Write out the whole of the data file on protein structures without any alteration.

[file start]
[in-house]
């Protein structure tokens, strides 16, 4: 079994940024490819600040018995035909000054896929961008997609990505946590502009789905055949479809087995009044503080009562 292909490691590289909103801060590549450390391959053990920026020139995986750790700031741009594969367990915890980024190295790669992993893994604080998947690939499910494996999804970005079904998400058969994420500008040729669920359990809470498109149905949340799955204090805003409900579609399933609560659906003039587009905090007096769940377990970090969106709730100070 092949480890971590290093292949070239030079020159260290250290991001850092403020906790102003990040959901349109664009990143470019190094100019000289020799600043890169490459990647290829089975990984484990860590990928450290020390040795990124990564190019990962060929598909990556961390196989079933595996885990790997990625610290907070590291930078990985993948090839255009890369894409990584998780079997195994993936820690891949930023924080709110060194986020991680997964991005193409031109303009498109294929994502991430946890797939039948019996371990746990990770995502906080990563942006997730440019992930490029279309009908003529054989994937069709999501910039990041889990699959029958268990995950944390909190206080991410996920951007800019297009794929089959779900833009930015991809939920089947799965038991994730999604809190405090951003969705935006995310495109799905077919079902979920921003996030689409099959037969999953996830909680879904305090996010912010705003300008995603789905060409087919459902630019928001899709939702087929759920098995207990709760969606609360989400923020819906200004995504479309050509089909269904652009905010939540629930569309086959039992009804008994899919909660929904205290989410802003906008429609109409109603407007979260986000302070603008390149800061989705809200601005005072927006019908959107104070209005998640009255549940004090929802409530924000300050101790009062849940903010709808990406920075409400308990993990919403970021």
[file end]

[in-house]
């Protein structure tokens, strides 16, 4: 079994940024490819600040018995035909000054896929961008997609990505946590502009789905055949479809087995009044503080009562 292909490691590289909103801060590549450390391959053990920026020139995986750790700031741009594969367990915890980024190295790669992993893994604080998947690939499910494996999804970005079904998400058969994420500008040729669920359990809470498109149905949340799955204090805003409900579609399933609560659906003039587009905090007096769940377990970090969106709730100070 092949480890971590290093292949070239030079020159260290250290991001850092403020906790102003990040959901349109664009990143470019190094100019000289020799600043890169490459990647290829089975990984484990860590990928450290020390040795990124990564190019990962060929598909990556961390196989079933595996885990790997990625610290907070590291930078990985993948090839255009890369894409990584998780079997195994993936820690891949930023924080709110060194986020991680997964991005193409031109303009498109294929994502991430946890797939039948019996371990746990990770995502906080990563942006997730440019992930490029279309009908003529054989994937069709999501910039990041889990699959029958268990995950944390909190206080991410996920951007800019297009794929089959779900833009930015991809939920089947799965038991994730999604809190405090951003969705935006995310495109799905077919079902979920921003996030689409099959037969999953996830909680879904305090996010912010705003300008995603789905060409087919459902630019928001899709939702087929759920098995207990709760969606609360989400923020819906200004995504479309050509089909269904652009905010939540629930569309086959039992009804008994899919909660929904205290989410802003906008429609109409109603407007979260986000302070603008390149800061989705809200601005005072927006019908959107104070209005998640009255549940004090929802409530924000300050101790009062849940903010709808990406920075409400308990993990919403970021």